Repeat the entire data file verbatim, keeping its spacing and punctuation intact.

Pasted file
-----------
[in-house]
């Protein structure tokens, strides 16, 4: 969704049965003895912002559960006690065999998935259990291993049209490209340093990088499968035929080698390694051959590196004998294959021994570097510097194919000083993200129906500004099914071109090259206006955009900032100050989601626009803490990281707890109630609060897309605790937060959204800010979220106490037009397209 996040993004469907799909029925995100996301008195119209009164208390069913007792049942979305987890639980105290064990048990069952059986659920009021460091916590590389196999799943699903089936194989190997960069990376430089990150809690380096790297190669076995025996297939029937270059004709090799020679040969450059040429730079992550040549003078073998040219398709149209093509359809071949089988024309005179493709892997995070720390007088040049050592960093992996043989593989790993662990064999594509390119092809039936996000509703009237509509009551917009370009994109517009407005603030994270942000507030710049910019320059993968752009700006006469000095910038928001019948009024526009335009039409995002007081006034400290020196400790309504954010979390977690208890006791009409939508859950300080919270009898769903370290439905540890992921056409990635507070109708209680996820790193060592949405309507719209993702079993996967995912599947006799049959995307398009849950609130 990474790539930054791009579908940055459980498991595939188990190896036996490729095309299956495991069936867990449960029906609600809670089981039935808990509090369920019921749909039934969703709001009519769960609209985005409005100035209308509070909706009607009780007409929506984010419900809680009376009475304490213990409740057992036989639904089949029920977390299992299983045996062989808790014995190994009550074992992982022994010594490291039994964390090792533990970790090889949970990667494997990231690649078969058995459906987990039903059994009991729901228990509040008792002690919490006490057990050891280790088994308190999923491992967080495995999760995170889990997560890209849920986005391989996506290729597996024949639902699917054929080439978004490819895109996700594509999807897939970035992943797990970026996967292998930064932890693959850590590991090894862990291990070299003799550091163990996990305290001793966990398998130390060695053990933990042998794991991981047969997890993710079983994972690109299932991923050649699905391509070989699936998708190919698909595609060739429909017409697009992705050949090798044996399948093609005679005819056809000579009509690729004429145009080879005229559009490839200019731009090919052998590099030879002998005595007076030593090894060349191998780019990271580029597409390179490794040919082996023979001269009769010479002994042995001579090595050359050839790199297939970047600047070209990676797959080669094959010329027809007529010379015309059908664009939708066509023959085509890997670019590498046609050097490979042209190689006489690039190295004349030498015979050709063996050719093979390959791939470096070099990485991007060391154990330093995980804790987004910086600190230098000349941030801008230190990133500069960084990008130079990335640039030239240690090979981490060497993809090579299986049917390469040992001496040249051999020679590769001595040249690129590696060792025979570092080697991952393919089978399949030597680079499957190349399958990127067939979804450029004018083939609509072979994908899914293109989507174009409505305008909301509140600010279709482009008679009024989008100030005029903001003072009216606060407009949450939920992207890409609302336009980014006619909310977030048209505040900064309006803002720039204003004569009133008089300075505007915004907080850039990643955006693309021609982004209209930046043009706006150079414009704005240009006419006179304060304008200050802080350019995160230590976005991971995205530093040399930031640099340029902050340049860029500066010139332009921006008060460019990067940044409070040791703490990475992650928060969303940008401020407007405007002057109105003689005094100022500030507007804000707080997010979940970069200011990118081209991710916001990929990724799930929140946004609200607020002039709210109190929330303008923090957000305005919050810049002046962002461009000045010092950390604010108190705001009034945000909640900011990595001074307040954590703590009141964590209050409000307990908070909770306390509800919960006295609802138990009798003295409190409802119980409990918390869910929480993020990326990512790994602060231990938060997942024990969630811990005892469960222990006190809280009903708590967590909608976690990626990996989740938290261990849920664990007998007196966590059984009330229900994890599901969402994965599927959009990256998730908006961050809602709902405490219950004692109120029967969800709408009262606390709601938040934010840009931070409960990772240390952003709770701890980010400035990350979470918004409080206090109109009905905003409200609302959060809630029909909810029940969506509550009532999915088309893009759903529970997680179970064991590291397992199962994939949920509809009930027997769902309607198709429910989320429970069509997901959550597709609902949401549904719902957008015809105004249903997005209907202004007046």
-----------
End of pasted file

[in-house]
């Protein structure tokens, strides 16, 4: 969704049965003895912002559960006690065999998935259990291993049209490209340093990088499968035929080698390694051959590196004998294959021994570097510097194919000083993200129906500004099914071109090259206006955009900032100050989601626009803490990281707890109630609060897309605790937060959204800010979220106490037009397209 996040993004469907799909029925995100996301008195119209009164208390069913007792049942979305987890639980105290064990048990069952059986659920009021460091916590590389196999799943699903089936194989190997960069990376430089990150809690380096790297190669076995025996297939029937270059004709090799020679040969450059040429730079992550040549003078073998040219398709149209093509359809071949089988024309005179493709892997995070720390007088040049050592960093992996043989593989790993662990064999594509390119092809039936996000509703009237509509009551917009370009994109517009407005603030994270942000507030710049910019320059993968752009700006006469000095910038928001019948009024526009335009039409995002007081006034400290020196400790309504954010979390977690208890006791009409939508859950300080919270009898769903370290439905540890992921056409990635507070109708209680996820790193060592949405309507719209993702079993996967995912599947006799049959995307398009849950609130 990474790539930054791009579908940055459980498991595939188990190896036996490729095309299956495991069936867990449960029906609600809670089981039935808990509090369920019921749909039934969703709001009519769960609209985005409005100035209308509070909706009607009780007409929506984010419900809680009376009475304490213990409740057992036989639904089949029920977390299992299983045996062989808790014995190994009550074992992982022994010594490291039994964390090792533990970790090889949970990667494997990231690649078969058995459906987990039903059994009991729901228990509040008792002690919490006490057990050891280790088994308190999923491992967080495995999760995170889990997560890209849920986005391989996506290729597996024949639902699917054929080439978004490819895109996700594509999807897939970035992943797990970026996967292998930064932890693959850590590991090894862990291990070299003799550091163990996990305290001793966990398998130390060695053990933990042998794991991981047969997890993710079983994972690109299932991923050649699905391509070989699936998708190919698909595609060739429909017409697009992705050949090798044996399948093609005679005819056809000579009509690729004429145009080879005229559009490839200019731009090919052998590099030879002998005595007076030593090894060349191998780019990271580029597409390179490794040919082996023979001269009769010479002994042995001579090595050359050839790199297939970047600047070209990676797959080669094959010329027809007529010379015309059908664009939708066509023959085509890997670019590498046609050097490979042209190689006489690039190295004349030498015979050709063996050719093979390959791939470096070099990485991007060391154990330093995980804790987004910086600190230098000349941030801008230190990133500069960084990008130079990335640039030239240690090979981490060497993809090579299986049917390469040992001496040249051999020679590769001595040249690129590696060792025979570092080697991952393919089978399949030597680079499957190349399958990127067939979804450029004018083939609509072979994908899914293109989507174009409505305008909301509140600010279709482009008679009024989008100030005029903001003072009216606060407009949450939920992207890409609302336009980014006619909310977030048209505040900064309006803002720039204003004569009133008089300075505007915004907080850039990643955006693309021609982004209209930046043009706006150079414009704005240009006419006179304060304008200050802080350019995160230590976005991971995205530093040399930031640099340029902050340049860029500066010139332009921006008060460019990067940044409070040791703490990475992650928060969303940008401020407007405007002057109105003689005094100022500030507007804000707080997010979940970069200011990118081209991710916001990929990724799930929140946004609200607020002039709210109190929330303008923090957000305005919050810049002046962002461009000045010092950390604010108190705001009034945000909640900011990595001074307040954590703590009141964590209050409000307990908070909770306390509800919960006295609802138990009798003295409190409802119980409990918390869910929480993020990326990512790994602060231990938060997942024990969630811990005892469960222990006190809280009903708590967590909608976690990626990996989740938290261990849920664990007998007196966590059984009330229900994890599901969402994965599927959009990256998730908006961050809602709902405490219950004692109120029967969800709408009262606390709601938040934010840009931070409960990772240390952003709770701890980010400035990350979470918004409080206090109109009905905003409200609302959060809630029909909810029940969506509550009532999915088309893009759903529970997680179970064991590291397992199962994939949920509809009930027997769902309607198709429910989320429970069509997901959550597709609902949401549904719902957008015809105004249903997005209907202004007046």